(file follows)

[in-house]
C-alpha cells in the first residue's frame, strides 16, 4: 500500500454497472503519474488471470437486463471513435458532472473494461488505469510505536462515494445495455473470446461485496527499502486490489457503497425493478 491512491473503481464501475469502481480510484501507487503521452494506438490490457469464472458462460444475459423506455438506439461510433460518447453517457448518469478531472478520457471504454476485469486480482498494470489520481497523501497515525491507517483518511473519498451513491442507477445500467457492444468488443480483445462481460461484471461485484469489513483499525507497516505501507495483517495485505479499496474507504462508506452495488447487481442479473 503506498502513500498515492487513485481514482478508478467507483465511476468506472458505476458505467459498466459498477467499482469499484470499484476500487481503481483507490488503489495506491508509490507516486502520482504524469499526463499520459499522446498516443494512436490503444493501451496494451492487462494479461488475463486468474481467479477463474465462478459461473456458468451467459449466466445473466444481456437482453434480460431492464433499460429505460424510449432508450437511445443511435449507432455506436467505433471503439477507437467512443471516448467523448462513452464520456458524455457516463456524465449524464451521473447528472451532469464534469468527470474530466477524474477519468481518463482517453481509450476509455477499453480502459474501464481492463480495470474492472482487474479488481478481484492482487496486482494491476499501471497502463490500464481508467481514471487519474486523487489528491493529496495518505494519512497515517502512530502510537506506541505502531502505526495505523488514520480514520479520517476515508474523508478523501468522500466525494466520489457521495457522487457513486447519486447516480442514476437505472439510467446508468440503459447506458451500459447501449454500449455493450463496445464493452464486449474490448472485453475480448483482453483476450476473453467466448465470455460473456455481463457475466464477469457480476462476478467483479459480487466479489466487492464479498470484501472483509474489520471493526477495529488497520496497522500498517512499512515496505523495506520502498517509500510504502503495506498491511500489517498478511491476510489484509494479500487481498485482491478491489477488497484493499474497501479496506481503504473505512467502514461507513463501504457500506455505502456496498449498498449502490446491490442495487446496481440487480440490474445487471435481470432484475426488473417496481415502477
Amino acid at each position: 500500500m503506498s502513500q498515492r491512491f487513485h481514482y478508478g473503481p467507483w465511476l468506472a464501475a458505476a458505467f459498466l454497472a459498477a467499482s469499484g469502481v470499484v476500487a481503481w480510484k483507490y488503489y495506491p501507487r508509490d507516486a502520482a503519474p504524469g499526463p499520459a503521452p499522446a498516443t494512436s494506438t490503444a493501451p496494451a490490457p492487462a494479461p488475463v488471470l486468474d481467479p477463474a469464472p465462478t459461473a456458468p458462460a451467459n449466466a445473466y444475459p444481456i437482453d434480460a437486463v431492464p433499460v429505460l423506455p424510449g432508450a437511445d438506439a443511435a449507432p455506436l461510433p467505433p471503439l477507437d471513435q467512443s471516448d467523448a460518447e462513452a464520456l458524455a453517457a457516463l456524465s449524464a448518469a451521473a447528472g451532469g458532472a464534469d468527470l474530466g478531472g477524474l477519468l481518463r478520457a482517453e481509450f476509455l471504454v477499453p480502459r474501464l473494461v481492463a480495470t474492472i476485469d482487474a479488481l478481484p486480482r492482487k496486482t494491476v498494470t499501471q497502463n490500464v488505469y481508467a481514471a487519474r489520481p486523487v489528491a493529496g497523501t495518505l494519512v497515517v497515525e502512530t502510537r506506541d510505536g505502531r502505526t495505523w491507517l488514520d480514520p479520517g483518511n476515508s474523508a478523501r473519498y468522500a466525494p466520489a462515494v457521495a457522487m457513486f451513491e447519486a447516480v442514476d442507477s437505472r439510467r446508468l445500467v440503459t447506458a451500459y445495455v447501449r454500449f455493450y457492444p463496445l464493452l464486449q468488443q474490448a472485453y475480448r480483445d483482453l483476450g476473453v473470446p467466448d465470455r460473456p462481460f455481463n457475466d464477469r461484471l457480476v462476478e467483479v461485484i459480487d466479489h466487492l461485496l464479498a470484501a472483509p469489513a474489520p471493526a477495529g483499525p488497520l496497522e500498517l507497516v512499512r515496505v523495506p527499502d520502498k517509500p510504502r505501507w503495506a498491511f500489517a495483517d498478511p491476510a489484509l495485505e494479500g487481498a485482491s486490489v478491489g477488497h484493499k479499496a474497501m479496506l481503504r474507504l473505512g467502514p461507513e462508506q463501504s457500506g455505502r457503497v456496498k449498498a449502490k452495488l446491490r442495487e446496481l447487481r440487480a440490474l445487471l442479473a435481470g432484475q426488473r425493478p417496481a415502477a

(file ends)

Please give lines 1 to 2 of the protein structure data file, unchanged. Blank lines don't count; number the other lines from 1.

[in-house]
C-alpha cells in the first residue's frame, strides 16, 4: 500500500454497472503519474488471470437486463471513435458532472473494461488505469510505536462515494445495455473470446461485496527499502486490489457503497425493478 491512491473503481464501475469502481480510484501507487503521452494506438490490457469464472458462460444475459423506455438506439461510433460518447453517457448518469478531472478520457471504454476485469486480482498494470489520481497523501497515525491507517483518511473519498451513491442507477445500467457492444468488443480483445462481460461484471461485484469489513483499525507497516505501507495483517495485505479499496474507504462508506452495488447487481442479473 503506498502513500498515492487513485481514482478508478467507483465511476468506472458505476458505467459498466459498477467499482469499484470499484476500487481503481483507490488503489495506491508509490507516486502520482504524469499526463499520459499522446498516443494512436490503444493501451496494451492487462494479461488475463486468474481467479477463474465462478459461473456458468451467459449466466445473466444481456437482453434480460431492464433499460429505460424510449432508450437511445443511435449507432455506436467505433471503439477507437467512443471516448467523448462513452464520456458524455457516463456524465449524464451521473447528472451532469464534469468527470474530466477524474477519468481518463482517453481509450476509455477499453480502459474501464481492463480495470474492472482487474479488481478481484492482487496486482494491476499501471497502463490500464481508467481514471487519474486523487489528491493529496495518505494519512497515517502512530502510537506506541505502531502505526495505523488514520480514520479520517476515508474523508478523501468522500466525494466520489457521495457522487457513486447519486447516480442514476437505472439510467446508468440503459447506458451500459447501449454500449455493450463496445464493452464486449474490448472485453475480448483482453483476450476473453467466448465470455460473456455481463457475466464477469457480476462476478467483479459480487466479489466487492464479498470484501472483509474489520471493526477495529488497520496497522500498517512499512515496505523495506520502498517509500510504502503495506498491511500489517498478511491476510489484509494479500487481498485482491478491489477488497484493499474497501479496506481503504473505512467502514461507513463501504457500506455505502456496498449498498449502490446491490442495487446496481440487480440490474445487471435481470432484475426488473417496481415502477